Join the mailing list. The Samba team accepts patches (preferably in "diff -u" format, see here for more details) and are always glad to receive feedback or suggestions to the address email@example.com. More information on the various Samba mailing lists can be found at mailman.
You can also get the Samba sourcecode straight from the git repository.
If you like a particular feature then look through the git change-log on the web and see who added it, then send them an email.
Remember that free software of this kind lives or dies by the response we get. If no one tells us they like it then we'll probably move onto something else.
There is quite a bit of documentation included with the package, including man pages, and lots of .html files with hints and useful info. This is also available from the web page. There is a growing collection of information under docs/.
A list of Samba documentation in languages other than English is available on the web page.
If you would like to help with the documentation, please coordinate on the firstname.lastname@example.org mailing list. See the next section for details on subscribing to samba mailing lists.
Please do NOT send subscription/unsubscription requests to the lists!
There is also an announcement mailing list where new versions are announced. To subscribe go to mailman or send mail to email@example.com. All announcements also go to the samba list, so you only need to be on one.
For details of other Samba mailing lists and for access to archives, see mailman
A few tips when submitting to this or any mailing list. - Make your subject short and descriptive. Avoid the words "help" or "Samba" in the subject. The readers of this list already know that a) you need help, and b) you are writing about samba (of course, you may need to distinguish between Samba PDC and other file sharing software). Avoid phrases such as "what is" and "how do i". Some good subject lines might look like "Slow response with Excel files" or "Migrating from Samba PDC to NT PDC".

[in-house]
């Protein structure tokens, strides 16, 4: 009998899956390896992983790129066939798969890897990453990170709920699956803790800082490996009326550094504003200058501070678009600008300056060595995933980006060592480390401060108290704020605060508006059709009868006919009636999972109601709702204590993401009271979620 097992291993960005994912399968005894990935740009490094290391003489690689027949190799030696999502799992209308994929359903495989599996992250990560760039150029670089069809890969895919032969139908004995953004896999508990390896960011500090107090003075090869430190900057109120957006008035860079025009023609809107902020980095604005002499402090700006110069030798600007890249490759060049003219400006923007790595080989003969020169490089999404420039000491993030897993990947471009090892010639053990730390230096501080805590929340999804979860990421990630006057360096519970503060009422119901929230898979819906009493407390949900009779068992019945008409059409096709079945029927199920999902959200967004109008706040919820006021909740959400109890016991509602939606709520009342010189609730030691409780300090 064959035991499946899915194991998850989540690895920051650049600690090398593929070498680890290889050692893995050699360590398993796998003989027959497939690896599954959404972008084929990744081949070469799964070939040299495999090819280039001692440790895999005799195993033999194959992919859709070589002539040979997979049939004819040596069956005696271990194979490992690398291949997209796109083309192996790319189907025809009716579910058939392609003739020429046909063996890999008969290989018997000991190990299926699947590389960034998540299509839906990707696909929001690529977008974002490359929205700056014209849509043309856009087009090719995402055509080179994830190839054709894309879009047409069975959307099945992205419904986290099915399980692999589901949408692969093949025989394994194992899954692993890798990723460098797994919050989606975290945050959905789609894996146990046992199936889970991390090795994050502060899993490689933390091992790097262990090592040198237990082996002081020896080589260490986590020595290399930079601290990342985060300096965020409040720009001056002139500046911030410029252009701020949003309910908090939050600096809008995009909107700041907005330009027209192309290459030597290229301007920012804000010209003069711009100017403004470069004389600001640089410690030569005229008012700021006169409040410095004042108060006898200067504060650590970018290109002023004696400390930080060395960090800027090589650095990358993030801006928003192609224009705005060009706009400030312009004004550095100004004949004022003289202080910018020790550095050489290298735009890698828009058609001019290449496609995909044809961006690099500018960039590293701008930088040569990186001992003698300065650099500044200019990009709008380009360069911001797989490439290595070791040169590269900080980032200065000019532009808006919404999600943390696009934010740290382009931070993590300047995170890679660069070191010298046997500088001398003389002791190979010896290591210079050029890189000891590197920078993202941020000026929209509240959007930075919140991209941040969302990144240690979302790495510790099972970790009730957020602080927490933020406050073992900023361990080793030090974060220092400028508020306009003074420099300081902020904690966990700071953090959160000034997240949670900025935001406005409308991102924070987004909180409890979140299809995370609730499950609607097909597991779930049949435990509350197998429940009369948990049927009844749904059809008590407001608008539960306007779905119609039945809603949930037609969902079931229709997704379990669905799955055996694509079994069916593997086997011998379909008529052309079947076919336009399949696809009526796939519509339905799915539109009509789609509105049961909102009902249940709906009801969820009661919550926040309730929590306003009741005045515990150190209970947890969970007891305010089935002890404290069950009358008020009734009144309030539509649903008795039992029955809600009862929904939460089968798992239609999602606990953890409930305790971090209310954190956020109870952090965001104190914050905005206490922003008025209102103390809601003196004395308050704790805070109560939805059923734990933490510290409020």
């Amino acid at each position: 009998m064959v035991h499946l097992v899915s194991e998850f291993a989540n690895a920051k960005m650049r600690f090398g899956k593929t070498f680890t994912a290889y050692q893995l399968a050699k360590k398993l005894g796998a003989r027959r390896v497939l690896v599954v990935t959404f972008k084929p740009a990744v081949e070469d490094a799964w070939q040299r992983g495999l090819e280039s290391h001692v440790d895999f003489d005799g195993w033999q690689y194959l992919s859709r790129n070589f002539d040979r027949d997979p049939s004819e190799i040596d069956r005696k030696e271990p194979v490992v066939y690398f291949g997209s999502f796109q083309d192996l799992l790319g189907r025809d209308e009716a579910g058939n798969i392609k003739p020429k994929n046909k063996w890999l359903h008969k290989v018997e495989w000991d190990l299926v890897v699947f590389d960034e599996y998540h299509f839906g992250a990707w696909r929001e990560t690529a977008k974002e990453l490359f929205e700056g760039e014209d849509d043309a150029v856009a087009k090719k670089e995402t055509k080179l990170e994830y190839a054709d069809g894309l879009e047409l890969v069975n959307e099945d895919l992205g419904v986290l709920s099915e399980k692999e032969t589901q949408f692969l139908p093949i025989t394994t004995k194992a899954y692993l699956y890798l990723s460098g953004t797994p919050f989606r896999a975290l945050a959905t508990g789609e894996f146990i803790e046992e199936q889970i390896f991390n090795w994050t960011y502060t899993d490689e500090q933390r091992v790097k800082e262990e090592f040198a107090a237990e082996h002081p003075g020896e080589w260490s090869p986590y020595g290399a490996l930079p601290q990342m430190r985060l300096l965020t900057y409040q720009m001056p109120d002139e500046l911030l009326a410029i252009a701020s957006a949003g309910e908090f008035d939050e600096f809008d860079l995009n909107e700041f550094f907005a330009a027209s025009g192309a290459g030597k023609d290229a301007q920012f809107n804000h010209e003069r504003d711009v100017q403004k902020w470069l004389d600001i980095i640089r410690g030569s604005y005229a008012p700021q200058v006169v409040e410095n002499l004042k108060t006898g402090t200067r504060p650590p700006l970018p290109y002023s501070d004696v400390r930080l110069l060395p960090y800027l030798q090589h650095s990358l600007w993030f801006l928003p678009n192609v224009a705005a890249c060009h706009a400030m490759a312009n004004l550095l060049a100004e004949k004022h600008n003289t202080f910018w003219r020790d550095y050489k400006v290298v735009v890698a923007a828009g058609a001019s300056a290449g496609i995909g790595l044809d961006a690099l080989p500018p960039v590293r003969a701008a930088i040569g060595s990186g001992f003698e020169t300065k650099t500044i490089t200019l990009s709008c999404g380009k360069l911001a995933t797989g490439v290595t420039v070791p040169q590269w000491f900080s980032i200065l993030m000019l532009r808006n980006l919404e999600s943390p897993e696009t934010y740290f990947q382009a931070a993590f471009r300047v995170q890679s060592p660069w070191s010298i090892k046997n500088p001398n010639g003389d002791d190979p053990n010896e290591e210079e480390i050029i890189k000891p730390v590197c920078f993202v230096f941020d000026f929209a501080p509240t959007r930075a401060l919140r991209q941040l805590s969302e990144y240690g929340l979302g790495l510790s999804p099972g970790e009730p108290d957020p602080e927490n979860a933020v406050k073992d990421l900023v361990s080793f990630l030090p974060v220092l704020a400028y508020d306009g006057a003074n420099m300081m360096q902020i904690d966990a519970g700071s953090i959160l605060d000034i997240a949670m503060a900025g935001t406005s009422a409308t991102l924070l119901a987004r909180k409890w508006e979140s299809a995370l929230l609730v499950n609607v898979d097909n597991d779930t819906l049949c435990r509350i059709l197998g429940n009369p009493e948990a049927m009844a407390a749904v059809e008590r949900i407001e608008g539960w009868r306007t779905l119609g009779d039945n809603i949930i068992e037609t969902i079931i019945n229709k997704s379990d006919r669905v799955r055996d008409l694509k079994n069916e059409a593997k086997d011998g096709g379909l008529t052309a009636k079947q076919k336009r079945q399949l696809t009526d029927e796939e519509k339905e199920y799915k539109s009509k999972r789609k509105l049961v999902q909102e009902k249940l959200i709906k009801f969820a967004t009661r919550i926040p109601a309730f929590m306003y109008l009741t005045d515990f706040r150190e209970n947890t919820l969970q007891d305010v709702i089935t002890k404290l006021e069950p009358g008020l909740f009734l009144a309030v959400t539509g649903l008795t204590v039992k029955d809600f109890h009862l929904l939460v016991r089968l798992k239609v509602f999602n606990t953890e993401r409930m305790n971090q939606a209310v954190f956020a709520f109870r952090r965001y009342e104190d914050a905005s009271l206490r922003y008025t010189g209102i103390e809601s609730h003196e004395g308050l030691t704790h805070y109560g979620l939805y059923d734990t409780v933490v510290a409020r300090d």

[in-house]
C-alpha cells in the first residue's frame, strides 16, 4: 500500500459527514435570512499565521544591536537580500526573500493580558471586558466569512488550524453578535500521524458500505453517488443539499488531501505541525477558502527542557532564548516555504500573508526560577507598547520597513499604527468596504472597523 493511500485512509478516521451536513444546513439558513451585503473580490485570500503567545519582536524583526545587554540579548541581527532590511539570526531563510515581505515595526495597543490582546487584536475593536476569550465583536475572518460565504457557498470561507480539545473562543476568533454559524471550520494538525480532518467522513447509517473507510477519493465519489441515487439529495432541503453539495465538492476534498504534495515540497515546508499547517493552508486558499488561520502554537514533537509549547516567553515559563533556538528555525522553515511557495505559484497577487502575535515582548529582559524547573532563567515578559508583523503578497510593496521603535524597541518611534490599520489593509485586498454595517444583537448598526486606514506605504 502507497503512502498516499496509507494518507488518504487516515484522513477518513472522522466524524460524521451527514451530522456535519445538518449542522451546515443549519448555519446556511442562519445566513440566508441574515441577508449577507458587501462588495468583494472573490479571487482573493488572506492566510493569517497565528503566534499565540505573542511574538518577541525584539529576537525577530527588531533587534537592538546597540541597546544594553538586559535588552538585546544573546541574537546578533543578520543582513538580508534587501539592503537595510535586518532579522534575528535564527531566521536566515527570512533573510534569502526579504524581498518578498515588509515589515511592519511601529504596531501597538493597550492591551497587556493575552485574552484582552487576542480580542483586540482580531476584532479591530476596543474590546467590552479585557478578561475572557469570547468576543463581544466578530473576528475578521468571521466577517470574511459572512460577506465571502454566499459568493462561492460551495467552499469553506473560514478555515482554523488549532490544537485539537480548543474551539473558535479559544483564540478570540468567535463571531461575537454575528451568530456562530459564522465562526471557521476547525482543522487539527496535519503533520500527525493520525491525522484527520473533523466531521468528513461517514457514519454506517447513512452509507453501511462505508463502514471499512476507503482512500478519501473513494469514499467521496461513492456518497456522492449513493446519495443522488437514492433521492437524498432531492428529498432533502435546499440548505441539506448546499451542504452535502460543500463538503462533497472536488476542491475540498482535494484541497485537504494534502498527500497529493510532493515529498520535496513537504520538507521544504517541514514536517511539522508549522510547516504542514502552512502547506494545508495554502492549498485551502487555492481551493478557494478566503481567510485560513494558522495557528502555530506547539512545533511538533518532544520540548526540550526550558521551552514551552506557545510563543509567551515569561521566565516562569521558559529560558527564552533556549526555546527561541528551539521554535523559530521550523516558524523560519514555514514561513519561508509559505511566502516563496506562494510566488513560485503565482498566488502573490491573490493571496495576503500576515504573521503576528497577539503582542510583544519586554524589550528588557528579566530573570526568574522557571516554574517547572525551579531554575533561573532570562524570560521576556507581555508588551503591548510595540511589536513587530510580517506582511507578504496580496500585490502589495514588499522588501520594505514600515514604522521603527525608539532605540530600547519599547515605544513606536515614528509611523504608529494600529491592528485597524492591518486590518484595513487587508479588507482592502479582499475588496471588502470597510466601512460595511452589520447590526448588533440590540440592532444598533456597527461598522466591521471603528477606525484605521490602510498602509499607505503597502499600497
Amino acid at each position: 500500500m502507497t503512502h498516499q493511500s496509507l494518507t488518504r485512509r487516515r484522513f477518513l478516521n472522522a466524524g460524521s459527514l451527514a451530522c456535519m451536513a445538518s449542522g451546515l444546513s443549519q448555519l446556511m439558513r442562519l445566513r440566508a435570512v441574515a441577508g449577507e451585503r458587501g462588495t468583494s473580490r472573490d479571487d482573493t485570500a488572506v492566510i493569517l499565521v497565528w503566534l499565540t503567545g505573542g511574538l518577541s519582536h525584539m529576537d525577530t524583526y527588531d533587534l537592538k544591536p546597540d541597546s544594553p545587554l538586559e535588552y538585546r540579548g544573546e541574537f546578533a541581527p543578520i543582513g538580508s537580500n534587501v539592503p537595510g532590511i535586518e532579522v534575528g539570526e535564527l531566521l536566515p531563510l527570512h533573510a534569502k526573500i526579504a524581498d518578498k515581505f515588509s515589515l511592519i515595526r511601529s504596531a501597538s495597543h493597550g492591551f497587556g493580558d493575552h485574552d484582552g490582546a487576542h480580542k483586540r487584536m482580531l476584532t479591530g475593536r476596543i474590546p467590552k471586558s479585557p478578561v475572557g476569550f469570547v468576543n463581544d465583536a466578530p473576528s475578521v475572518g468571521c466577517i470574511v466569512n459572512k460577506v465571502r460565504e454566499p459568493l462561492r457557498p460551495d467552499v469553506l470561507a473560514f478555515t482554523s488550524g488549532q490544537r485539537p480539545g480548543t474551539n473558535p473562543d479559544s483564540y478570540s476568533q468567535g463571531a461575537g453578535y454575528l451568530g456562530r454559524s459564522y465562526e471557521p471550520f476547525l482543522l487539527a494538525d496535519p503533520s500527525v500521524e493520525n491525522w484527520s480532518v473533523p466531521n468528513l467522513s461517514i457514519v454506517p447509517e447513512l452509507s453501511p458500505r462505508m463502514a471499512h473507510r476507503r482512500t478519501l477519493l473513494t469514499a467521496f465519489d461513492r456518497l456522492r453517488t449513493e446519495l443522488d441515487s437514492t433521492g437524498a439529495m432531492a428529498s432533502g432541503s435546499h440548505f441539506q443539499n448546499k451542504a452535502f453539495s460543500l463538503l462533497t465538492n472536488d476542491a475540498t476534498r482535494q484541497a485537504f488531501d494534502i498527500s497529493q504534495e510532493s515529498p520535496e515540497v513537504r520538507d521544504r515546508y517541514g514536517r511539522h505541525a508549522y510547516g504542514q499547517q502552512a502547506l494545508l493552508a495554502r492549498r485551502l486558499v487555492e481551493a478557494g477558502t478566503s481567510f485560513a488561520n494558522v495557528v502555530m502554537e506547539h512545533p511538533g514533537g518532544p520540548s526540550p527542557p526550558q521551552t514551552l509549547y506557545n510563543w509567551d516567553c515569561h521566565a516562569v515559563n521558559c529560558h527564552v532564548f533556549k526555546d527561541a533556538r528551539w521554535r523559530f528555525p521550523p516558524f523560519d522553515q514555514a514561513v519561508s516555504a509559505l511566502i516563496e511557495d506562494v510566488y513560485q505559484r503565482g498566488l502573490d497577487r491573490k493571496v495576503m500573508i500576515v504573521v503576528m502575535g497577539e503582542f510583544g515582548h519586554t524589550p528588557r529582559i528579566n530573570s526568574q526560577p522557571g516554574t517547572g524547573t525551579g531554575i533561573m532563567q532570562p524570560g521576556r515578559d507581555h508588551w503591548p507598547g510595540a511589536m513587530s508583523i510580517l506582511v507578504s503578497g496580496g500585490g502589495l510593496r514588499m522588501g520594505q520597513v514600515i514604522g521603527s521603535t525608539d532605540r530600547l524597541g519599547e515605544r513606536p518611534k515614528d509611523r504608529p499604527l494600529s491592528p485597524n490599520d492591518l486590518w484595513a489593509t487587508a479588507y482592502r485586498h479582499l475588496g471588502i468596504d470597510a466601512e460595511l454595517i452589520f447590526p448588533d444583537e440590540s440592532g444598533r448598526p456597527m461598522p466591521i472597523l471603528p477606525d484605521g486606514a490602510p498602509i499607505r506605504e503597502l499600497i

If you include the original message in your reply, trim it so that only the relevant lines, enough to establish context, are included. Chances are (since this is a mailing list) we've already read the original message.
Trim irrelevant headers from the original message in your reply. All we need to see is a) From, b) Date, and c) Subject. We don't even really need the Subject, if you haven't changed it. Better yet is to just preface the original message with "On [date] [someone] wrote:".
Please don't reply to or argue about spam, spam filters or viruses on any Samba lists. We do have a spam filtering system that is working quite well thank you very much but occasionally unwanted messages slip through. Deal with it.
Never say "Me too." It doesn't help anyone solve the problem. Instead, if you ARE having the same problem, give more information. Have you seen something that the other writer hasn't mentioned, which may be helpful?
If you ask about a problem, then come up with the solution on your own or through another source, by all means post it. Someone else may have the same problem and is waiting for an answer, but never hears of it.
Give as much relevant information as possible such as Samba release number, OS, kernel version, etc...
A Samba WWW site has been setup with lots of useful info.
As well as general information and documentation, this also has searchable archives of the mailing list and a user survey that shows who else is using this package.